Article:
"idi amin" Discussed on Real Dictators

Real Dictators

07:48 min | 8 months ago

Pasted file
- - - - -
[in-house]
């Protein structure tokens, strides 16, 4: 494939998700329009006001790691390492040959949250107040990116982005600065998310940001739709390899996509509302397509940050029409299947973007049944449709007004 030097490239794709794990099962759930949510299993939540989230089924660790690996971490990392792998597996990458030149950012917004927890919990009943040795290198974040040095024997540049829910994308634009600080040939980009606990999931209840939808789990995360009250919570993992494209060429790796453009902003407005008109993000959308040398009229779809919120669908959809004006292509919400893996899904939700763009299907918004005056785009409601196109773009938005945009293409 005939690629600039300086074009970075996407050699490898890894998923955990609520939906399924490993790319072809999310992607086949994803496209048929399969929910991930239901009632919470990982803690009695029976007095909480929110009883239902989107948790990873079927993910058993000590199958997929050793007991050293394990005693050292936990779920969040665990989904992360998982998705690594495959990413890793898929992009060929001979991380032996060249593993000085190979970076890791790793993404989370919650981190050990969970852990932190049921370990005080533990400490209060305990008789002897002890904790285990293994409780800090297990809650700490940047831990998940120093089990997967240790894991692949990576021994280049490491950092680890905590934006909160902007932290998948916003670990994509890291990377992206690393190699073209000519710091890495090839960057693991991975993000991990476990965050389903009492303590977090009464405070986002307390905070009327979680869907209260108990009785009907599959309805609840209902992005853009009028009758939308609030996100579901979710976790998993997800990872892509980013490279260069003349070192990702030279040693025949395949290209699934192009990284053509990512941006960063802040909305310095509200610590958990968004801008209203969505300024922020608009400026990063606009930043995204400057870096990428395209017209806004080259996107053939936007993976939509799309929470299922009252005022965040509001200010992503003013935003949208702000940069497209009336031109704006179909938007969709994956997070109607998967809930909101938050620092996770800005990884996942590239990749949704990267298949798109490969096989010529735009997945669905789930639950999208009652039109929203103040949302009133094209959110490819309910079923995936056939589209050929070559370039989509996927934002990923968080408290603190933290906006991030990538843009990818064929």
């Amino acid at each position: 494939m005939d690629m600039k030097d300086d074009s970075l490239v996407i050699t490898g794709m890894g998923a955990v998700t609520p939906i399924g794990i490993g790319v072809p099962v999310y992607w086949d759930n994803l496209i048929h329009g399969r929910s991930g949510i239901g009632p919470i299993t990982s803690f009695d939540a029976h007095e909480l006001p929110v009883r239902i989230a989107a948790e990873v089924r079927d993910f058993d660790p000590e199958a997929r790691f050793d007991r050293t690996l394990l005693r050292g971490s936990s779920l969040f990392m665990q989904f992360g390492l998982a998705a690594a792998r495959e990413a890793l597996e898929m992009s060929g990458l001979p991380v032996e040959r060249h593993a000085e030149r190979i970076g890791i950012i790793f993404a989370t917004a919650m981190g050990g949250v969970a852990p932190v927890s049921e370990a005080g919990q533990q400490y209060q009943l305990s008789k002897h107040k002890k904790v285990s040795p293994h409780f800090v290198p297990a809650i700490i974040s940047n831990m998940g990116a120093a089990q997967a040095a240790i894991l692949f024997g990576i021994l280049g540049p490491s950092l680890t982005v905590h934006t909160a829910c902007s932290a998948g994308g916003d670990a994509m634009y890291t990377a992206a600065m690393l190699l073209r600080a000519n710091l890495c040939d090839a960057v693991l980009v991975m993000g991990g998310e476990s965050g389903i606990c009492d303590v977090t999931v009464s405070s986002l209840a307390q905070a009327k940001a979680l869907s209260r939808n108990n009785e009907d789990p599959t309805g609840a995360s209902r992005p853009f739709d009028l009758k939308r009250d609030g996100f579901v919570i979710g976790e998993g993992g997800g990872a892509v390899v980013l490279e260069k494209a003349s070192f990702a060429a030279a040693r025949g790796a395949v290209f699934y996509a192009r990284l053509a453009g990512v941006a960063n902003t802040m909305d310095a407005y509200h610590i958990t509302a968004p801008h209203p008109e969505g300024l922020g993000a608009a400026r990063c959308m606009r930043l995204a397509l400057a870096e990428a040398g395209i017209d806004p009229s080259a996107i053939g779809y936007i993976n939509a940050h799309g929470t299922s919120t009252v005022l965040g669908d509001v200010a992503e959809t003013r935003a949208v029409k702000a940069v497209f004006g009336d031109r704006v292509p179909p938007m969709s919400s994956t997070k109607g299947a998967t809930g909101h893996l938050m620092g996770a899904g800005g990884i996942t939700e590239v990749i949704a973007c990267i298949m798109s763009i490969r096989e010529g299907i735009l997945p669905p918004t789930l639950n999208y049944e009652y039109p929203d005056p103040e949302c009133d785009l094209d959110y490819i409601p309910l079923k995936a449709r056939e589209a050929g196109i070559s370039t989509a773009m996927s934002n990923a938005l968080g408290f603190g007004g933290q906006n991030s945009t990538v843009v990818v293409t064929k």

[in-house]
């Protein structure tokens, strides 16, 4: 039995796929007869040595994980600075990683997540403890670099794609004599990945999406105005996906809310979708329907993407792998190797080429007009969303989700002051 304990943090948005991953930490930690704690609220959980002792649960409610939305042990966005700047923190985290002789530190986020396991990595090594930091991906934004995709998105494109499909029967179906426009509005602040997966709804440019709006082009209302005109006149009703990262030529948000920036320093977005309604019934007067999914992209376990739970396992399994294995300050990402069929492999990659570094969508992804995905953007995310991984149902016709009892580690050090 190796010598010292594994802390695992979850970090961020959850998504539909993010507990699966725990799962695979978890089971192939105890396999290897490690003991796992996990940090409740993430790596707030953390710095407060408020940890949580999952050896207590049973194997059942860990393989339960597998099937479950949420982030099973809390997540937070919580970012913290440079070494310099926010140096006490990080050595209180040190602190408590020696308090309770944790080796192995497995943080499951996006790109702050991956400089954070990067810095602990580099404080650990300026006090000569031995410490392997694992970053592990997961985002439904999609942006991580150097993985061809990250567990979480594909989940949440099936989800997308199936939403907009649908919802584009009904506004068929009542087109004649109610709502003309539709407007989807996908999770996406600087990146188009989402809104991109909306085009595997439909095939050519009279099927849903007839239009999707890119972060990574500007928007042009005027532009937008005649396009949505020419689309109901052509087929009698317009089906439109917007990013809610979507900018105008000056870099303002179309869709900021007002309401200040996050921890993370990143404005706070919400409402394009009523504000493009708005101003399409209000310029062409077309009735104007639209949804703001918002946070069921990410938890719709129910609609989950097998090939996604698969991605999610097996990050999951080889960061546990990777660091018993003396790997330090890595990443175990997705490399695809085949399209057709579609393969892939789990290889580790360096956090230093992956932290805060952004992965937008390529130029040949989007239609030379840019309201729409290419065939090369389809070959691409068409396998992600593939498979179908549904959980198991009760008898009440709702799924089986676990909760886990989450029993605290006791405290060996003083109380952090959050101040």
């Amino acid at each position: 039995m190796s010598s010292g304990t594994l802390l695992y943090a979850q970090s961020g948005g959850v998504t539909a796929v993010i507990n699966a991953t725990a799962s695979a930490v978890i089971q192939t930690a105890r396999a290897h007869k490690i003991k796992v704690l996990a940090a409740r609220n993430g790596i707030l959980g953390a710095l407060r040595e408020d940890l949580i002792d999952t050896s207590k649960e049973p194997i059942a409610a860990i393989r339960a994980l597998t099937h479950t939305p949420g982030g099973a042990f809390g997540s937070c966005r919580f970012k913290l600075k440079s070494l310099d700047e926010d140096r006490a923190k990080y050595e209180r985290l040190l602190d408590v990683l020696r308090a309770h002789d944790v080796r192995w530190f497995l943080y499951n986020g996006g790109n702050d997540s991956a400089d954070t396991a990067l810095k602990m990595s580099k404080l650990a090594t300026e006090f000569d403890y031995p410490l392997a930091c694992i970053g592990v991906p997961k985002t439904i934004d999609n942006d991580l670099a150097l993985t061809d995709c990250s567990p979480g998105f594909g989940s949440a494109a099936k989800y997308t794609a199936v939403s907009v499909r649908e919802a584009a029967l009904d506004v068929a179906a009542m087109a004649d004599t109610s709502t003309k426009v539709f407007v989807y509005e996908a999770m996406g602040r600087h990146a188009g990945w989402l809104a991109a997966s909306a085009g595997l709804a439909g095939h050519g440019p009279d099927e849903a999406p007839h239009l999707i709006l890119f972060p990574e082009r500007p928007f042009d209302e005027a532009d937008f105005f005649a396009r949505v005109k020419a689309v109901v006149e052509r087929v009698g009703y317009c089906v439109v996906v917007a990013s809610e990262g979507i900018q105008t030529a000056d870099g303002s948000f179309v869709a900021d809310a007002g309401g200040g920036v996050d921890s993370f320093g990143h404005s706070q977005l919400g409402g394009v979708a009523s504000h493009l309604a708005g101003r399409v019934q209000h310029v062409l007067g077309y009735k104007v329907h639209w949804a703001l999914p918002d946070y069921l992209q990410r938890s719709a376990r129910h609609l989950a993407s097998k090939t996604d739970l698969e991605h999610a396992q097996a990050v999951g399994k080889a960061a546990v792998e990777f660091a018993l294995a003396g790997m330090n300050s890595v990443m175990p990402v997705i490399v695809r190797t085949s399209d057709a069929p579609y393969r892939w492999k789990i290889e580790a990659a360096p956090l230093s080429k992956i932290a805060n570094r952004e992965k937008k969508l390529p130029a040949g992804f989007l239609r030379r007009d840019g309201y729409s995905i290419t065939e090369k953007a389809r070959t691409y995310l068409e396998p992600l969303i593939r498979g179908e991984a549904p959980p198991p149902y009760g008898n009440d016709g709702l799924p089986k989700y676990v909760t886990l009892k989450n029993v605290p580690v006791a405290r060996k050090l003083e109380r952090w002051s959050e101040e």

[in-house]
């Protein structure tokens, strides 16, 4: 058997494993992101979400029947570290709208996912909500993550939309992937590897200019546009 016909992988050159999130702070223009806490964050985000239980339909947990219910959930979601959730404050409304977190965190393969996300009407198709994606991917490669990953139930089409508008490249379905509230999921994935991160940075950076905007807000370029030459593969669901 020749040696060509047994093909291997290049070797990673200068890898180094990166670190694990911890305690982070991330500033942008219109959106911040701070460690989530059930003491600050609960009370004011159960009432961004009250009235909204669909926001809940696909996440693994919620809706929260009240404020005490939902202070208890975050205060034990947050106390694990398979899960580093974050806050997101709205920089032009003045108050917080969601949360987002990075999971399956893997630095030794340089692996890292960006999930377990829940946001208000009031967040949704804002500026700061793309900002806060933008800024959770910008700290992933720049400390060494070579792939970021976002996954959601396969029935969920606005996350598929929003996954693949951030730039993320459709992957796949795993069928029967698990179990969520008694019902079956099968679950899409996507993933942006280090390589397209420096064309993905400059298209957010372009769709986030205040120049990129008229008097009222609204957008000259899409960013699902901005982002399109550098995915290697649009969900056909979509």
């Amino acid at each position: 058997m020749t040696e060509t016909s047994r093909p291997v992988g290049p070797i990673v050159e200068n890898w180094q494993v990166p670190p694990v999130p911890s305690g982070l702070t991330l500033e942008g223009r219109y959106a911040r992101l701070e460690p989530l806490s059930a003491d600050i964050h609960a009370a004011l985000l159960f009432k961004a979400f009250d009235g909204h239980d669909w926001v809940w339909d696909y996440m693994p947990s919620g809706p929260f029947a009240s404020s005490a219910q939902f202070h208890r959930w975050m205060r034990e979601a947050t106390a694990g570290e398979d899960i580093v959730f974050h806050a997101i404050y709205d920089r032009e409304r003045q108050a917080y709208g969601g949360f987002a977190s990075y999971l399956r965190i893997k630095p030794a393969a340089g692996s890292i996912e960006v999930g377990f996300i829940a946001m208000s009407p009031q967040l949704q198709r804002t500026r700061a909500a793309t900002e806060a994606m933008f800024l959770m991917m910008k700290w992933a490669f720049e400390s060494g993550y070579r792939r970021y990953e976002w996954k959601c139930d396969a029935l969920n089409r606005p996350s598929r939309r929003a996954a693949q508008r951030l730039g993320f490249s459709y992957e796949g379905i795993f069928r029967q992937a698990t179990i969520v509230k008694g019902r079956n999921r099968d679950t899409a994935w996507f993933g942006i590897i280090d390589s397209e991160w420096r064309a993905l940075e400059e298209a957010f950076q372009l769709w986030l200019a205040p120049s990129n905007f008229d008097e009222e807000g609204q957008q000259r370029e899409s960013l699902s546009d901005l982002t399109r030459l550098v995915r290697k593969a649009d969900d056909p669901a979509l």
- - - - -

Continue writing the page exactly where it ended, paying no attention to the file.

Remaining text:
"idi amin" Discussed on Real Dictators